A panic attack isn’t dangerous. But the symptoms are a lot like those of heart attacks or other health problems that do need emergency treatment.
How do you know if you should go to the ER? If you’ve never had a panic attack and you’re having chest pain, go to the hospital. A doctor should check to make sure you’re not having a serious medical problem. Risk factors for a heart attack include high blood pressure, being overweight, having a close family member who has had a heart attack, and smoking.
Panic attacks are mostly misdiagnosed as heart attacks and most people end up in the ER because of it. Panic attacks can be frightening but are fortunately not physically harmful. They can occur suddenly, unexpectedly, unprovoked, and can be disabling. Panic attacks may occur for no known reason or after a person is exposed "trigger". They can intensity to a peak rapidly and also go away with or without medical intervention.
Symptoms of panic attacks may include palpitations, pounding heart, fast heart rate, sweating, trembling and shaking, sensations of shortness of breath or smothering, feelings of chocking, chest pain or discomfort, nausea, upset stomach, dizziness, unsteadiness, lightheadedness, feelings of unreality or being detached from oneself, fear of losing control or going crazy, fear of dying, chills, hot flashes, and numbness or tingling sensations.
The American Psychiatric Association's official Diagnostic and Statistical Manual of Mental Disorders IV, Treatment Revision (DSM-IV-TR) defines a panic attack as a discrete period of intense fear, distress, nervousness or discomfort, in which four (or more) of the following symptoms develop abruptly and reach a peak within 10 minutes:
· Palpitations, pounding heart, or fast heart rate
· Trembling and shaking
· Sensations of shortness of breath or smothering
· Feelings of chocking
· Chest pain or discomfort
· Nausea or abdominal distress
· Feeling dizzy, unsteady, lightheaded, or faint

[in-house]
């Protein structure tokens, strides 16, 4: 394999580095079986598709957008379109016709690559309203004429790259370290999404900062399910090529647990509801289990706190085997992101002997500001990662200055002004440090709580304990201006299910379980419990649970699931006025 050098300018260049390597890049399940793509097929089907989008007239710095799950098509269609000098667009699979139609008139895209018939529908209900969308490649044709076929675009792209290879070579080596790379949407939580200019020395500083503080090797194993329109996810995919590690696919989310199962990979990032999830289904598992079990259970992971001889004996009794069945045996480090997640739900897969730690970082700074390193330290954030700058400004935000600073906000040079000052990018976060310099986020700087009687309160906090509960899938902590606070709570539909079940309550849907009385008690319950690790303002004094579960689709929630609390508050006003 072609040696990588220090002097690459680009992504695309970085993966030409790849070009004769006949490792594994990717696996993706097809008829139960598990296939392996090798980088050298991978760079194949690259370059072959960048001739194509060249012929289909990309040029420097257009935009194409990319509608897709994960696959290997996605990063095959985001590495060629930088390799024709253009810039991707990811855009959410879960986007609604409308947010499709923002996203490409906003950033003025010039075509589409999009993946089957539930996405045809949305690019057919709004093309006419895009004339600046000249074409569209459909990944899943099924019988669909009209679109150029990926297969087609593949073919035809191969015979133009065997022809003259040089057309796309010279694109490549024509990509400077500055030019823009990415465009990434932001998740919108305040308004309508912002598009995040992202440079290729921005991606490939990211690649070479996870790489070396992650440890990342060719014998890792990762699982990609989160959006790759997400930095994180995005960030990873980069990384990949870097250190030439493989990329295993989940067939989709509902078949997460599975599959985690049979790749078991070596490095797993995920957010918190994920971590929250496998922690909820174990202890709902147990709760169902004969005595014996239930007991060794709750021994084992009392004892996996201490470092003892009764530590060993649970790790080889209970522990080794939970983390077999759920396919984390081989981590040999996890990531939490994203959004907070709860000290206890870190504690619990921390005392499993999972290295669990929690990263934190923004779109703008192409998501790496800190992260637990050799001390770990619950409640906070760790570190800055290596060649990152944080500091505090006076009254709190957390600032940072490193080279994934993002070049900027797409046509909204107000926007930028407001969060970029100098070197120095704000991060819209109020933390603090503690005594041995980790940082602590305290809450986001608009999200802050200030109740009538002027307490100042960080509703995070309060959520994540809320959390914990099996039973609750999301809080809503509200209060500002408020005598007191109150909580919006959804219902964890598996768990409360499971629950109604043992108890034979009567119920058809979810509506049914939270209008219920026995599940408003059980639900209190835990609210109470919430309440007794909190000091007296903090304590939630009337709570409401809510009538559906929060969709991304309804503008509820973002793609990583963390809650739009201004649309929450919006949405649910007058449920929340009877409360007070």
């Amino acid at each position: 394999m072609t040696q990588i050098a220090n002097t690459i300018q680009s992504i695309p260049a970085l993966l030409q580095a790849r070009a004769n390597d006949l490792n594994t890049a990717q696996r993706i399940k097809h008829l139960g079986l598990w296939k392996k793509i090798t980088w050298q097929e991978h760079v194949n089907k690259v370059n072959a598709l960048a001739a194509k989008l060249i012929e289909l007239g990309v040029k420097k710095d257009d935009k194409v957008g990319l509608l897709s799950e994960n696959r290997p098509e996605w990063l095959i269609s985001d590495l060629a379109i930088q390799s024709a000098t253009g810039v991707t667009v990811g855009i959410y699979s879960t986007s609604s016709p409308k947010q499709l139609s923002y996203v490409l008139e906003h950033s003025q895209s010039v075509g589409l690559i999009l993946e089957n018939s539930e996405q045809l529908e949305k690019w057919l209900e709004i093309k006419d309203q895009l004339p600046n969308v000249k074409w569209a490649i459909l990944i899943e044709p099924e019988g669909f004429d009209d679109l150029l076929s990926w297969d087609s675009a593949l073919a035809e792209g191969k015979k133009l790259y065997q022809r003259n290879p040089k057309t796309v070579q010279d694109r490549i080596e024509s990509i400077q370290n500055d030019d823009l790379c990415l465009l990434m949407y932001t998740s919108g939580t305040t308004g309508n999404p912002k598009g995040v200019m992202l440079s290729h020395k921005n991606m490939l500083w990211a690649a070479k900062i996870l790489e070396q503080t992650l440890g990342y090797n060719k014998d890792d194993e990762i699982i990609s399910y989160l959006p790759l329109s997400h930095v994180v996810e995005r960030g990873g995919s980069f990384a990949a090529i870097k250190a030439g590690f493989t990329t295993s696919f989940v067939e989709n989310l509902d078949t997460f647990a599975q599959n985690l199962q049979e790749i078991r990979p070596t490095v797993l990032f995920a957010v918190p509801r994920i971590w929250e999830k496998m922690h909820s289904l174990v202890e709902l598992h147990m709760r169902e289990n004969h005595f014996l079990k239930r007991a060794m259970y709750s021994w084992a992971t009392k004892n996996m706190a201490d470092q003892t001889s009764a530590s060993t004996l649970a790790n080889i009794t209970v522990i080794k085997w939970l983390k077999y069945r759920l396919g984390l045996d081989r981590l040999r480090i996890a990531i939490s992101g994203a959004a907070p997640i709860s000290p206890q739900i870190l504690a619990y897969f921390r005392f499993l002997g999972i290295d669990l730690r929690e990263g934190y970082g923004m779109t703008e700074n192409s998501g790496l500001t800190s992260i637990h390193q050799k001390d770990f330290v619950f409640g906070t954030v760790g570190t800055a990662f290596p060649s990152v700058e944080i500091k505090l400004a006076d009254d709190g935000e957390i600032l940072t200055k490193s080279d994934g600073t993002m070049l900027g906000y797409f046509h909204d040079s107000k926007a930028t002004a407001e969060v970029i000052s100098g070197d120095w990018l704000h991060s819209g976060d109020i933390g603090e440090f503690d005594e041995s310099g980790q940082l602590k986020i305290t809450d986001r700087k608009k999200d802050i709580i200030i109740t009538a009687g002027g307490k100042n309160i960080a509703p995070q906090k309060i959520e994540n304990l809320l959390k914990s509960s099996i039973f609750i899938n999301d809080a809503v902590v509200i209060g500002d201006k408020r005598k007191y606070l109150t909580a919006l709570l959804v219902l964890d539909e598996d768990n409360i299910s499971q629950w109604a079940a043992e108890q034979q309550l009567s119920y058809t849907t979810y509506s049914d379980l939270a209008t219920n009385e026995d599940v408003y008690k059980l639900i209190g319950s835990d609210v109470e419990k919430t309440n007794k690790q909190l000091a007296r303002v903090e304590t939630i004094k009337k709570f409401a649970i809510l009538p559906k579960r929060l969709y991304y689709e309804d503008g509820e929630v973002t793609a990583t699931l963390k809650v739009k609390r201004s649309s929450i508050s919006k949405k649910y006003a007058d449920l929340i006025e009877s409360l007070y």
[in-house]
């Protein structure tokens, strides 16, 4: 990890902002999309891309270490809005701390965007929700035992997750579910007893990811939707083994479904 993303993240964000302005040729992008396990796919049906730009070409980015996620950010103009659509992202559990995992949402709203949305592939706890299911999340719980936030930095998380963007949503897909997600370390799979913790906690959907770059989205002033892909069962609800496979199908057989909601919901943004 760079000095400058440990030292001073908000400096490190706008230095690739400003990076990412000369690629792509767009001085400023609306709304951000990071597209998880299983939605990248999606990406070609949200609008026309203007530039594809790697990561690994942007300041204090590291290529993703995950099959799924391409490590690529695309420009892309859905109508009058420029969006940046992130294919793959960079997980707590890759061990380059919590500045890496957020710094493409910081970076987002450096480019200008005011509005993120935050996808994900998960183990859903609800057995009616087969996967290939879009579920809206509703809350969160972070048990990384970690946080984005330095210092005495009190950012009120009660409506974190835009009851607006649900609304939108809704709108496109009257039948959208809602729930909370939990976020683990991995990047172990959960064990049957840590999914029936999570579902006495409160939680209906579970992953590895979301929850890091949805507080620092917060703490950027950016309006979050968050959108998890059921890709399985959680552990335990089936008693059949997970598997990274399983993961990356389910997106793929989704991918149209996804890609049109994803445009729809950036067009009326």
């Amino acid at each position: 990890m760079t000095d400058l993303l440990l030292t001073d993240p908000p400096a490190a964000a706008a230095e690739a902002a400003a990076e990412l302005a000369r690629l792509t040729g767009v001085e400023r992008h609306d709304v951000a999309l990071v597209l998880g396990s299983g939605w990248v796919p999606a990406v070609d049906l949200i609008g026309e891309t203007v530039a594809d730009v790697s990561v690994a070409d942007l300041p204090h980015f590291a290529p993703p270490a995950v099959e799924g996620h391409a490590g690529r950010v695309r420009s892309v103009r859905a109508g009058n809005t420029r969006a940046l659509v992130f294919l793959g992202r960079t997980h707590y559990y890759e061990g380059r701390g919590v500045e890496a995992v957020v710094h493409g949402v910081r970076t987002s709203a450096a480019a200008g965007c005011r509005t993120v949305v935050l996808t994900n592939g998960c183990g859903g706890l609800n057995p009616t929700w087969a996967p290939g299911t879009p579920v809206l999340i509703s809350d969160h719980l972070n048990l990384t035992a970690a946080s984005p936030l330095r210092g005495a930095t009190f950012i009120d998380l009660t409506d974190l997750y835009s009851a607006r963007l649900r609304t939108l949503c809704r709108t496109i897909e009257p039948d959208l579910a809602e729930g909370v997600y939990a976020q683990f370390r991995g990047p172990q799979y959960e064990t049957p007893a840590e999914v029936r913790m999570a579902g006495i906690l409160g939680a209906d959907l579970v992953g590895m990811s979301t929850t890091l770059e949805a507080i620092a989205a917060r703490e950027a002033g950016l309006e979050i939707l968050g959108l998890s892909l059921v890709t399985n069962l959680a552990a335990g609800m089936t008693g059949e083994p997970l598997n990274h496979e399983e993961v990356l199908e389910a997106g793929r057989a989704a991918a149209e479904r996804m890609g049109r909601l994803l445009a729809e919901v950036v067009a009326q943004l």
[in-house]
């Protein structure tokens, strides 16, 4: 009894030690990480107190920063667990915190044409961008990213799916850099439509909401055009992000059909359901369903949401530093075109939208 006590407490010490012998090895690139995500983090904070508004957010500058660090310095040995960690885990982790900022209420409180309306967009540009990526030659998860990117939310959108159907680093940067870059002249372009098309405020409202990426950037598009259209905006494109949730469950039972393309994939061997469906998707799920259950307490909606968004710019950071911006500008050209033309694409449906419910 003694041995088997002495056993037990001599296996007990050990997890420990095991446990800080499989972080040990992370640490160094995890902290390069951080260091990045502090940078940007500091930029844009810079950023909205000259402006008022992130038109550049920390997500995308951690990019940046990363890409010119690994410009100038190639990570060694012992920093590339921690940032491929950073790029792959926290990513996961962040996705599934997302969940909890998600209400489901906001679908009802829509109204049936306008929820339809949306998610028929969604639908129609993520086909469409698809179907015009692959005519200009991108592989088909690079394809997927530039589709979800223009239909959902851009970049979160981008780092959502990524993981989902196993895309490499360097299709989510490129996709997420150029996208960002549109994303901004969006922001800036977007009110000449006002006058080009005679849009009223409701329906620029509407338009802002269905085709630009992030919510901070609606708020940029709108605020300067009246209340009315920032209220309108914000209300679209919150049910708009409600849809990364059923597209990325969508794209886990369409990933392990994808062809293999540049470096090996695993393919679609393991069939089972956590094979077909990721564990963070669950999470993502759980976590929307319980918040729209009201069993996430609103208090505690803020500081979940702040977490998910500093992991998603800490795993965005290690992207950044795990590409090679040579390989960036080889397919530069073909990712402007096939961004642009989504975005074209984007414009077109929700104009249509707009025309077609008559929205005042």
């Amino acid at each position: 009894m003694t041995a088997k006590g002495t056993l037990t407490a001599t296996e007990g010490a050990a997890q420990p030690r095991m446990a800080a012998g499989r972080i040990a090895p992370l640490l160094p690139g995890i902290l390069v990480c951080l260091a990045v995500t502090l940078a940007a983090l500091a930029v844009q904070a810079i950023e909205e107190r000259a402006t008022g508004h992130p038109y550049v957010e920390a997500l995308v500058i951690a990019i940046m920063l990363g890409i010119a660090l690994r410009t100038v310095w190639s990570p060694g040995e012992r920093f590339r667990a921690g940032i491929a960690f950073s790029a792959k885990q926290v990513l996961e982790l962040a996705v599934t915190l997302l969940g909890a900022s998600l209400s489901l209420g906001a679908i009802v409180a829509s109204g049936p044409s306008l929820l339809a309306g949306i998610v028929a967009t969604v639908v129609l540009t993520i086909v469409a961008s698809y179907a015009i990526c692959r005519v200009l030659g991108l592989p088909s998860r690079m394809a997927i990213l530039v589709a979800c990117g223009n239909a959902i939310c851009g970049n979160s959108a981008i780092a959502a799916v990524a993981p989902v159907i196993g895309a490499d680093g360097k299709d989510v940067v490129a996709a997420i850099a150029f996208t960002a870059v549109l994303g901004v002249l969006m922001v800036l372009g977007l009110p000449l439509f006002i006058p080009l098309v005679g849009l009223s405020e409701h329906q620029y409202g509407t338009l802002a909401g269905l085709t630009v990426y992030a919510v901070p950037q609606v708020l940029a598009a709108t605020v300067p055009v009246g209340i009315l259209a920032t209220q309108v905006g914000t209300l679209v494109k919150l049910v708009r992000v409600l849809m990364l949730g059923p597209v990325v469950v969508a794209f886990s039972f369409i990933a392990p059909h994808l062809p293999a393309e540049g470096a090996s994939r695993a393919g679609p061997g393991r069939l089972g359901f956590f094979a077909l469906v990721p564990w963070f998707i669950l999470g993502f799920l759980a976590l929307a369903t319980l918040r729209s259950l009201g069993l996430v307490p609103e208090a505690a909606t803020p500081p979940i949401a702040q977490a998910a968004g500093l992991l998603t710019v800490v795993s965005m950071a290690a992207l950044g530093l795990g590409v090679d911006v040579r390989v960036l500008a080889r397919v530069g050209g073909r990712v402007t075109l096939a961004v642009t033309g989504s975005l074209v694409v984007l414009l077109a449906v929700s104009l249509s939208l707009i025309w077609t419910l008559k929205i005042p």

· Derealization (feelings of unreality) or depersonalization (being detached from oneself)
· Fear of losing control or going crazy
· Fear of dying
· Paresthesias (numbness or tingling sensations)
· Chills or hot flashes
If you have most of the symptoms above, chances are you are suffering from panic disorder. If so, you are not alone. More than 3 million American adults have, or will have, panic disorder. Most frequently, it starts in young adulthood. Usually, it does not go away by itself. But with proper treatment, people with panic disorder can be helped.
You do not have to live this way. You need to know that panic disorder is treatable. In fact, proper treatment reduces or completely prevents panic attacks in 70 to 90 percent of people. Many people feel substantial relief in just weeks or months.
Unfortunately, some people are reluctant to pursue treatment. Perhaps they think their condition is not serious. Perhaps they feel embarrassed. They may blame themselves or have trouble asking for help. Perhaps they dislike the idea of medication or therapy. Or, maybe they have sought help but are frustrated because their condition was not diagnosed or treated effectively.
If you have panic disorder, you should get whatever help is necessary to overcome it, just as you would for any serious medical illness.